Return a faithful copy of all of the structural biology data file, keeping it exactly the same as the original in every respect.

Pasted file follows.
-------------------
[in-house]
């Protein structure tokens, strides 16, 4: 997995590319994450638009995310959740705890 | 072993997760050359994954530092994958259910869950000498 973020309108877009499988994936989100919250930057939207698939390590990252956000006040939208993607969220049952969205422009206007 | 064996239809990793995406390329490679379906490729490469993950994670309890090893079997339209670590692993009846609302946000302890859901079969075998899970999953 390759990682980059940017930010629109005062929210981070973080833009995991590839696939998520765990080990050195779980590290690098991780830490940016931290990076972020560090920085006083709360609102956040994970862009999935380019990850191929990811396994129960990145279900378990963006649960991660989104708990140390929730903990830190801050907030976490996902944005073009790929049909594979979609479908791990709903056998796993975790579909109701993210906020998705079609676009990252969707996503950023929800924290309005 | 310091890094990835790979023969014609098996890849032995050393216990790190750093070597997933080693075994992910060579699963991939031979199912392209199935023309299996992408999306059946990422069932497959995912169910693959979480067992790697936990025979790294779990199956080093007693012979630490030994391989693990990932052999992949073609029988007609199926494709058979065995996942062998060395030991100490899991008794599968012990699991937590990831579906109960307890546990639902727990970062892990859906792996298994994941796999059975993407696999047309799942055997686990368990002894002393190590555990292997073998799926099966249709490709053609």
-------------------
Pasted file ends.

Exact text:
[in-house]
């Protein structure tokens, strides 16, 4: 997995590319994450638009995310959740705890 | 072993997760050359994954530092994958259910869950000498 973020309108877009499988994936989100919250930057939207698939390590990252956000006040939208993607969220049952969205422009206007 | 064996239809990793995406390329490679379906490729490469993950994670309890090893079997339209670590692993009846609302946000302890859901079969075998899970999953 390759990682980059940017930010629109005062929210981070973080833009995991590839696939998520765990080990050195779980590290690098991780830490940016931290990076972020560090920085006083709360609102956040994970862009999935380019990850191929990811396994129960990145279900378990963006649960991660989104708990140390929730903990830190801050907030976490996902944005073009790929049909594979979609479908791990709903056998796993975790579909109701993210906020998705079609676009990252969707996503950023929800924290309005 | 310091890094990835790979023969014609098996890849032995050393216990790190750093070597997933080693075994992910060579699963991939031979199912392209199935023309299996992408999306059946990422069932497959995912169910693959979480067992790697936990025979790294779990199956080093007693012979630490030994391989693990990932052999992949073609029988007609199926494709058979065995996942062998060395030991100490899991008794599968012990699991937590990831579906109960307890546990639902727990970062892990859906792996298994994941796999059975993407696999047309799942055997686990368990002894002393190590555990292997073998799926099966249709490709053609």